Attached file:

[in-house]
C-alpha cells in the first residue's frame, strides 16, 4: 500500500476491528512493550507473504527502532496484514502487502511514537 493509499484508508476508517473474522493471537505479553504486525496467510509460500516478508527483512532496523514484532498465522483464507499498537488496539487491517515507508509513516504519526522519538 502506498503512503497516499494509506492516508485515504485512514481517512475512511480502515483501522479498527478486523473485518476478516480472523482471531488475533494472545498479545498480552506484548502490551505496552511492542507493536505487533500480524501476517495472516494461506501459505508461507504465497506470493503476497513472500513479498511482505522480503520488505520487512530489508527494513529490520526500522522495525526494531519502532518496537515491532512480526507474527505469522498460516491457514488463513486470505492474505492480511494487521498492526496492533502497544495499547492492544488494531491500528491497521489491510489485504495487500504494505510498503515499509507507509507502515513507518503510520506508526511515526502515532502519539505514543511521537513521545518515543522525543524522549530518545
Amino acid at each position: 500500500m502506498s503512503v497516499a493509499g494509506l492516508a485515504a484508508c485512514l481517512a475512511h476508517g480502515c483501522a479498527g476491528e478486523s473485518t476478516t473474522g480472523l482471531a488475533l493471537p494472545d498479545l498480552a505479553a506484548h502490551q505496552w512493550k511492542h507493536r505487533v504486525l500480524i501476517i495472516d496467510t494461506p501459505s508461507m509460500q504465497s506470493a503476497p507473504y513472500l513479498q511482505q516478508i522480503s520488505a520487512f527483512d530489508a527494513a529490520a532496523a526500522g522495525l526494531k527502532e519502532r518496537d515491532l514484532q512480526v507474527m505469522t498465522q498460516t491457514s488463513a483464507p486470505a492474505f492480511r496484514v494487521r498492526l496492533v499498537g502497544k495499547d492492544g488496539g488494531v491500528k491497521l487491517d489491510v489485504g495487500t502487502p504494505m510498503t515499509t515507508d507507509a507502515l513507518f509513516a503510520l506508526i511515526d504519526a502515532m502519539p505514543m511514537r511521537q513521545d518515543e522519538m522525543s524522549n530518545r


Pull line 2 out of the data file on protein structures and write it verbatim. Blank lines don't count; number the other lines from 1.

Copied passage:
C-alpha cells in the first residue's frame, strides 16, 4: 500500500476491528512493550507473504527502532496484514502487502511514537 493509499484508508476508517473474522493471537505479553504486525496467510509460500516478508527483512532496523514484532498465522483464507499498537488496539487491517515507508509513516504519526522519538 502506498503512503497516499494509506492516508485515504485512514481517512475512511480502515483501522479498527478486523473485518476478516480472523482471531488475533494472545498479545498480552506484548502490551505496552511492542507493536505487533500480524501476517495472516494461506501459505508461507504465497506470493503476497513472500513479498511482505522480503520488505520487512530489508527494513529490520526500522522495525526494531519502532518496537515491532512480526507474527505469522498460516491457514488463513486470505492474505492480511494487521498492526496492533502497544495499547492492544488494531491500528491497521489491510489485504495487500504494505510498503515499509507507509507502515513507518503510520506508526511515526502515532502519539505514543511521537513521545518515543522525543524522549530518545